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Norman Sperling
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Auction a Few Undergrad Admissions

© Norman Sperling, March 27, 2019.
[Norman Sperling has taught in about a dozen colleges and universities, from open-admission to highly selective.]

The only thing new about the college admissions scandal is that now it’s considered scandalous. People have always used their resources to better their children’s futures.

Formalizing what colleges already do can improve its ethics. Auction a small number of undergraduate admissions, with much of the proceeds benefiting financial aid. Bids are in addition to all other college expenses; the auction costs extra, it’s not just a different route to paying what they would anyway.

For sports, celebrity speakers, and theater performances, colleges already sell seats at different prices. Admission is simply more important and lasts longer.

For winners to fit in, only accept bids sponsoring wait-listed or rejected candidates who
• already applied normally
• the admissions office deems likely to graduate, and
• did NOT apply for financial aid. (If families need aid, they can’t afford this auction. Wait-list applicants who get in anyway save the college that much aid.)
Never identify winning students publicly, just as aid awardees, on the opposite end of the financial scale, are not identified. Some peoples’ attitudes might be colored by money.

Auctions should not compromise the quality of the student body, because all applicants are expected to graduate. It should NOT invite grabbing money from students who will likely flunk out. If auction-admitted students are slightly weaker, their family’s eagerness may make up for that.

This auction trades on the perceived value of each institution’s diploma. Administration would trace that perception over the years. Higher quality generates higher bids. Each college should run mathematical models to optimize auction income. This is partly mathematical but strongly psychological. Every college already has experts in both factors.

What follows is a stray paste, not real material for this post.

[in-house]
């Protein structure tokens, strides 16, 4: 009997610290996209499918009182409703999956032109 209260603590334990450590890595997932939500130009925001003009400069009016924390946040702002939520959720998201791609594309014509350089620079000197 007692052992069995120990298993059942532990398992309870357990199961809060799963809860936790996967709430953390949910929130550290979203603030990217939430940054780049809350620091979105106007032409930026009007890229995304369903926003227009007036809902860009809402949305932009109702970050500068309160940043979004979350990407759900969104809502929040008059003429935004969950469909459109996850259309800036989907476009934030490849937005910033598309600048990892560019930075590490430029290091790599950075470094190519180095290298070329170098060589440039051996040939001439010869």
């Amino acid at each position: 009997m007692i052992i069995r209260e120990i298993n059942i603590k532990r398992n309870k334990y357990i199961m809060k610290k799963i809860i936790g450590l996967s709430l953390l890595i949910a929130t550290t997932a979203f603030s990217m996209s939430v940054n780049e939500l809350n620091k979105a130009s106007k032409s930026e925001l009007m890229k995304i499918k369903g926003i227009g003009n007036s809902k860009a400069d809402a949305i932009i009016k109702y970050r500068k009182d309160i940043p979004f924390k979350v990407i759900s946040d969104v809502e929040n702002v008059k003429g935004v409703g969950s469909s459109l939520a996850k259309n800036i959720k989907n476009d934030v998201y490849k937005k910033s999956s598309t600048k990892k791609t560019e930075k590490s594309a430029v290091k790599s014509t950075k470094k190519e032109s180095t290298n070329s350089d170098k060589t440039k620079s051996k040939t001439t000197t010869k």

Don’t reveal the winning bids or their total. Keep all bidders fearful of failure, so they’ll bid their highest. If only auctioning 10 seats (my guess), bidding should go high, but the college only receives the 10 highest bids. If auctioning 100 seats, people wouldn’t bid as high (they only want to come in 99th), but the college gets a lot more winners. Factor in the cost to run the auction. The fewer the seats, the higher the bids, whose total should greatly overmatch the “long tail” who try to come in 99th.

Cash is not the only form of payment to consider. Barter services (like a celebrity fundraiser), goods (computers, wine ...), present or future buildings, whatever would benefit the college. Independent, realistic appraisers should determine barter values.

Alumni and parents receive fundraising appeals forever. Most seat-auction-winning students will probably pitch in additional money over the years. These donations, coming from prosperous families, are likely to be above average, and higher value than those of the next 10 from the wait-list.

Colleges that auction a few admissions to formalize what they already do, with standards and ethics specified up front, can convert the present scandal into ongoing benefits.

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